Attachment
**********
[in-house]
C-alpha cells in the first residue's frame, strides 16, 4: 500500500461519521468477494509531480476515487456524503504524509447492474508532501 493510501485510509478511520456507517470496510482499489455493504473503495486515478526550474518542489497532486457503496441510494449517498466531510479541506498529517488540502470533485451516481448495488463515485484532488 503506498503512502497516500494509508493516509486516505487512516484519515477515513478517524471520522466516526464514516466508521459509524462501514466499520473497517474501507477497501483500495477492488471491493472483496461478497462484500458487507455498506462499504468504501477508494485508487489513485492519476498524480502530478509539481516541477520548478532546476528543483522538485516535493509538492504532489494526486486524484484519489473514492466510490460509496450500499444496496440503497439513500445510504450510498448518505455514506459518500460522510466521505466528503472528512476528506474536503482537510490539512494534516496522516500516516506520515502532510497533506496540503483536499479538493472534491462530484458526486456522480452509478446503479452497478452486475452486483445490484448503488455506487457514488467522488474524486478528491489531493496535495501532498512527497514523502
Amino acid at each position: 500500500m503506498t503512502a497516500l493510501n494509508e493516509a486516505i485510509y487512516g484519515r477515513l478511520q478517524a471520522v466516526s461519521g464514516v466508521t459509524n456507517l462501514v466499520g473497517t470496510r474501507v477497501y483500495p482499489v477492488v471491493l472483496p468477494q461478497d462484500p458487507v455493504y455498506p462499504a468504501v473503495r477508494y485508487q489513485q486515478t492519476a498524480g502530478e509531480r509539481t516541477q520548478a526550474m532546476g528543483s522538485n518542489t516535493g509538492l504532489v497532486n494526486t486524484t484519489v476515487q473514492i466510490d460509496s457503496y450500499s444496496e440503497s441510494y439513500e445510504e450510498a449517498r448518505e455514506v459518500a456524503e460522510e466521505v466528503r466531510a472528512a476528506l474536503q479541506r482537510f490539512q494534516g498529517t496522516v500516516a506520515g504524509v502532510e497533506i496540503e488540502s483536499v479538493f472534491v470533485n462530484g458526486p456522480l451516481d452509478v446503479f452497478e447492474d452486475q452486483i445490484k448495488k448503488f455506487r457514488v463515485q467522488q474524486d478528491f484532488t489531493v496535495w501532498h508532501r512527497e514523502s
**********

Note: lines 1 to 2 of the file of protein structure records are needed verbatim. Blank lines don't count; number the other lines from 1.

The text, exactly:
[in-house]
C-alpha cells in the first residue's frame, strides 16, 4: 500500500461519521468477494509531480476515487456524503504524509447492474508532501 493510501485510509478511520456507517470496510482499489455493504473503495486515478526550474518542489497532486457503496441510494449517498466531510479541506498529517488540502470533485451516481448495488463515485484532488 503506498503512502497516500494509508493516509486516505487512516484519515477515513478517524471520522466516526464514516466508521459509524462501514466499520473497517474501507477497501483500495477492488471491493472483496461478497462484500458487507455498506462499504468504501477508494485508487489513485492519476498524480502530478509539481516541477520548478532546476528543483522538485516535493509538492504532489494526486486524484484519489473514492466510490460509496450500499444496496440503497439513500445510504450510498448518505455514506459518500460522510466521505466528503472528512476528506474536503482537510490539512494534516496522516500516516506520515502532510497533506496540503483536499479538493472534491462530484458526486456522480452509478446503479452497478452486475452486483445490484448503488455506487457514488467522488474524486478528491489531493496535495501532498512527497514523502